As predicted, tons of erroneous news stories on BMJ thigh study

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At this point, just about 12 hours after the study was released, I find more than 140 stories online on the misleading "thick thighs protect against heart disease" theme promoted by a BMJ news release. Nary a mention in any of these about association versus causation - or about how an observational study like this has profound limitations. Ah, but they love the "thunder thighs" headlines! That's all that matters. To hell with public understanding.

Keep reading if you want to see some of the headline examples from around the world.

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1 Comment

I just wanted to let you know that I discovered your blog in the summer and am really enjoying it. Thoughtful and provocative.
While I have a general interest in heath issues, I'm also a part-time instruction at Concordia University's Journalism School (Montreal) and am in the process of getting more familiar with the blog world.

Ghostwriting is getting a lot of play up here because one of the city's top researchers was found to have taken favors from a pharmaceutical in writing a paper connected to HRT.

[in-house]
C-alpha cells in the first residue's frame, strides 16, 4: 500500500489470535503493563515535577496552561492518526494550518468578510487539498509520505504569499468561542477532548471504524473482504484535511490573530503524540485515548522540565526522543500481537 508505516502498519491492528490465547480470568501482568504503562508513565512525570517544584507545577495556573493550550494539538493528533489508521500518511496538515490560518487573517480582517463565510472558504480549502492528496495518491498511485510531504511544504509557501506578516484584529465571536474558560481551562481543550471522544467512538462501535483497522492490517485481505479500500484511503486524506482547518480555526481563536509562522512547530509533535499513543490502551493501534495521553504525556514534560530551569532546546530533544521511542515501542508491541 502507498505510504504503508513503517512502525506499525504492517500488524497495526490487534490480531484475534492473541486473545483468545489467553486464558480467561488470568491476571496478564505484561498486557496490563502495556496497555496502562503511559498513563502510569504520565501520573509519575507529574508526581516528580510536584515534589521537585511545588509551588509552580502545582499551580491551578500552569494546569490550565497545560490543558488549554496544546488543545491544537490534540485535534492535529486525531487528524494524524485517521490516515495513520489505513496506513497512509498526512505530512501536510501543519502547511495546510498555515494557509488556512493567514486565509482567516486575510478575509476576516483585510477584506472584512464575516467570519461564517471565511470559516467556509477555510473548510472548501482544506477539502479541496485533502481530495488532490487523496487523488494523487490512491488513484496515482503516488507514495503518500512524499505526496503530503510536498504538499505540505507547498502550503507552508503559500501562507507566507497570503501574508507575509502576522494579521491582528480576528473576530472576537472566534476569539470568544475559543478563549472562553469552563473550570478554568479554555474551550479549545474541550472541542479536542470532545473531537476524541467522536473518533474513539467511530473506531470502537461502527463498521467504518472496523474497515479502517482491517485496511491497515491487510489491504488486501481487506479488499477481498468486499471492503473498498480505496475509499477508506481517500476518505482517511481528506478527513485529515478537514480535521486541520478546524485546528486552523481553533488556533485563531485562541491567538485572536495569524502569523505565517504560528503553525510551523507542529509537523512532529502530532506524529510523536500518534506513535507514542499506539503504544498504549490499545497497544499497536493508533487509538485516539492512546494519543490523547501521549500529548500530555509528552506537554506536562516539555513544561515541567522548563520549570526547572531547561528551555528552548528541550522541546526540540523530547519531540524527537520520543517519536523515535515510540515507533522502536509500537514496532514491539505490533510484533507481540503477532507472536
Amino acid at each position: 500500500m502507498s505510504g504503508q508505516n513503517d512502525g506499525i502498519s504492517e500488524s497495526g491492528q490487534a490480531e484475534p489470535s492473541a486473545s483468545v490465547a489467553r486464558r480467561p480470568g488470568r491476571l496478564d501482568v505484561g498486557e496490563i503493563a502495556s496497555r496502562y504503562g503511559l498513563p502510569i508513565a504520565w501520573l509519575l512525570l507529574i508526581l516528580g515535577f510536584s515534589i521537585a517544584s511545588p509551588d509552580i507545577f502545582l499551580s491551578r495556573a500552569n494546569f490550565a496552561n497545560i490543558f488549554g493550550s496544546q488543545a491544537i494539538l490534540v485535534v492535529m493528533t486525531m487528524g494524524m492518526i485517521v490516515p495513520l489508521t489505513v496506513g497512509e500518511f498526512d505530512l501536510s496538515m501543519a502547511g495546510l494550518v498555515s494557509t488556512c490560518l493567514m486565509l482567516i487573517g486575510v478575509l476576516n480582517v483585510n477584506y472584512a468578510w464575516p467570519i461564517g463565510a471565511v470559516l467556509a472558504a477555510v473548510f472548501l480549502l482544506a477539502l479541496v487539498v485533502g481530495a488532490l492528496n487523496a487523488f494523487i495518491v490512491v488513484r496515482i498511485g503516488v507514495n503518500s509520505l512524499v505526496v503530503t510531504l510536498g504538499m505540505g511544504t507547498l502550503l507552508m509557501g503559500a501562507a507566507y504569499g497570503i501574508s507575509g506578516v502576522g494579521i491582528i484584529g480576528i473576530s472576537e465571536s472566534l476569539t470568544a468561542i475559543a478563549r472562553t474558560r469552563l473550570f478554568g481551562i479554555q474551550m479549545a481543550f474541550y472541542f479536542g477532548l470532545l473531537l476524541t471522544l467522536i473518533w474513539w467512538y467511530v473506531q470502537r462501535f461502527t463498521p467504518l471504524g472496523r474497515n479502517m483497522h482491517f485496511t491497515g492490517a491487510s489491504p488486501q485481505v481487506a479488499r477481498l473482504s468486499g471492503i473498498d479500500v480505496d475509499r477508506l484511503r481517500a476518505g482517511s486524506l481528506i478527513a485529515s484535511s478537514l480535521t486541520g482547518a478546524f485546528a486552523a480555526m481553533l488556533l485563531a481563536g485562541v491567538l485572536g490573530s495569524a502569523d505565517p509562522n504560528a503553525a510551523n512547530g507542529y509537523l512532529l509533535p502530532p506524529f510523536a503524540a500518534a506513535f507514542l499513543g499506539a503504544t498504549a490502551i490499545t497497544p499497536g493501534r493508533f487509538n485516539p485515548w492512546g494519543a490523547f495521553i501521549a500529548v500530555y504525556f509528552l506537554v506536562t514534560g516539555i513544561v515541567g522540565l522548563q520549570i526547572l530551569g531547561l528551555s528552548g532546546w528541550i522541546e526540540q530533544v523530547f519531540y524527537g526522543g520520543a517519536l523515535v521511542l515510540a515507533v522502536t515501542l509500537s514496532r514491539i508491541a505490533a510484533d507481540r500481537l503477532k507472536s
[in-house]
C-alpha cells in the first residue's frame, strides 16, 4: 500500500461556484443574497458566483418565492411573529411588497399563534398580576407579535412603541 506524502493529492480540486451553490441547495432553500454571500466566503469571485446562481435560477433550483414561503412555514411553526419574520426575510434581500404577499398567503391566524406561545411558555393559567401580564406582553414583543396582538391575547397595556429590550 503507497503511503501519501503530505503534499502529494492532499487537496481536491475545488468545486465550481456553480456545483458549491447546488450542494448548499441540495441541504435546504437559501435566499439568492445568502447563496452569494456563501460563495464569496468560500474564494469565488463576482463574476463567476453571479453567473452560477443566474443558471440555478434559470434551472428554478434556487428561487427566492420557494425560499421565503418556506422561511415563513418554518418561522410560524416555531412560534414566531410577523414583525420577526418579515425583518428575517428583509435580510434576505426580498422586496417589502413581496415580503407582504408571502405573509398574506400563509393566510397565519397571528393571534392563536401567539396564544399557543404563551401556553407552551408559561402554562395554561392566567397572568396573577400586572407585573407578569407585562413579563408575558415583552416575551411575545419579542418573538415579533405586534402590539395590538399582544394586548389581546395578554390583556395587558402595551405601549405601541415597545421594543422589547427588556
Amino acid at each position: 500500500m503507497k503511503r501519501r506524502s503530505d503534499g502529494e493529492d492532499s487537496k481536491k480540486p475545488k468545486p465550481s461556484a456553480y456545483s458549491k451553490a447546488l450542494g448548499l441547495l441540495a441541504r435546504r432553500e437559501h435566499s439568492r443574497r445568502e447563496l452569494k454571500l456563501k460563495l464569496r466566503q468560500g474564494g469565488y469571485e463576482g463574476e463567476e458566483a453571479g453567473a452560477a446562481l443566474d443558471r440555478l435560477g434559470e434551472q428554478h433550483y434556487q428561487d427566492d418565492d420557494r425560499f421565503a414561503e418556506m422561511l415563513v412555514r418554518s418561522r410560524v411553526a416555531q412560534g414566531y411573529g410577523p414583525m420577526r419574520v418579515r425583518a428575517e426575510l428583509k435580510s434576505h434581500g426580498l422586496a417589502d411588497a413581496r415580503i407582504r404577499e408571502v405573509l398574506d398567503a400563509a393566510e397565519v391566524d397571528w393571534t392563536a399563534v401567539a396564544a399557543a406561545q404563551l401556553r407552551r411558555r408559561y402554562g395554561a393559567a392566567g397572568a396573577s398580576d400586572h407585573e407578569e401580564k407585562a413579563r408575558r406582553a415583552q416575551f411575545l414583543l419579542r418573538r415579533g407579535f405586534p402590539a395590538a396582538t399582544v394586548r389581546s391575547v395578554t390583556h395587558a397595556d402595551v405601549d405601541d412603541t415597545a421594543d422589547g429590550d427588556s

I found a very interesting blog post that you might be interested in (it also appeared as an op-ed in the Montreal Gazette).

http://katejohnsonmednews.wordpress.com/2009/08/30/what-is-medical-ghostwriting-and-can-it-tarnish-professional-editing-don’t-throw-the-baby-out-with-the-bathwater/

About this Entry

This page contains a single entry by Gary Schwitzer published on September 4, 2009 7:23 AM.

BMJ misleads journalists with misguided news release on large thighs was the previous entry in this blog.

Lovely LaCrosse, Wisconsin: the unwitting home of Sarah Palin's death panel myth is the next entry in this blog.

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